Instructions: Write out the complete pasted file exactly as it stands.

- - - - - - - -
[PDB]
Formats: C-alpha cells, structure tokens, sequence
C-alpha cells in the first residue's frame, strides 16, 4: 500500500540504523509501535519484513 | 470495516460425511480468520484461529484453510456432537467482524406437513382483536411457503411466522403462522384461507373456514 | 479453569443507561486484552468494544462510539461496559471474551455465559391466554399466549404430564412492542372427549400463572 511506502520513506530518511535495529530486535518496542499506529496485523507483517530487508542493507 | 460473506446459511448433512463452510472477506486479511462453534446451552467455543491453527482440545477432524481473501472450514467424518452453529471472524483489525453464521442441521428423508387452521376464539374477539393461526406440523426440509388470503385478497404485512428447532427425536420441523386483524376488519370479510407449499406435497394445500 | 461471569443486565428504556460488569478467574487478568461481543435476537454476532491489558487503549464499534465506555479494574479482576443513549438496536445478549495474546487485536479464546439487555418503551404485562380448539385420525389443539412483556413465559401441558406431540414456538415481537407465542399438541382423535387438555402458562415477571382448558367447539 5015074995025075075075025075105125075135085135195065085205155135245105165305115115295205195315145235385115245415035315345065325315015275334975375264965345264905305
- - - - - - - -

[PDB]
Formats: C-alpha cells, structure tokens, sequence
C-alpha cells in the first residue's frame, strides 16, 4: 500500500540504523509501535519484513 | 470495516460425511480468520484461529484453510456432537467482524406437513382483536411457503411466522403462522384461507373456514 | 479453569443507561486484552468494544462510539461496559471474551455465559391466554399466549404430564412492542372427549400463572 511506502520513506530518511535495529530486535518496542499506529496485523507483517530487508542493507 | 460473506446459511448433512463452510472477506486479511462453534446451552467455543491453527482440545477432524481473501472450514467424518452453529471472524483489525453464521442441521428423508387452521376464539374477539393461526406440523426440509388470503385478497404485512428447532427425536420441523386483524376488519370479510407449499406435497394445500 | 461471569443486565428504556460488569478467574487478568461481543435476537454476532491489558487503549464499534465506555479494574479482576443513549438496536445478549495474546487485536479464546439487555418503551404485562380448539385420525389443539412483556413465559401441558406431540414456538415481537407465542399438541382423535387438555402458562415477571382448558367447539 5015074995025075075075025075105125075135085135195065085205155135245105165305115115295205195315145235385115245415035315345065325315015275334975375264965345264905305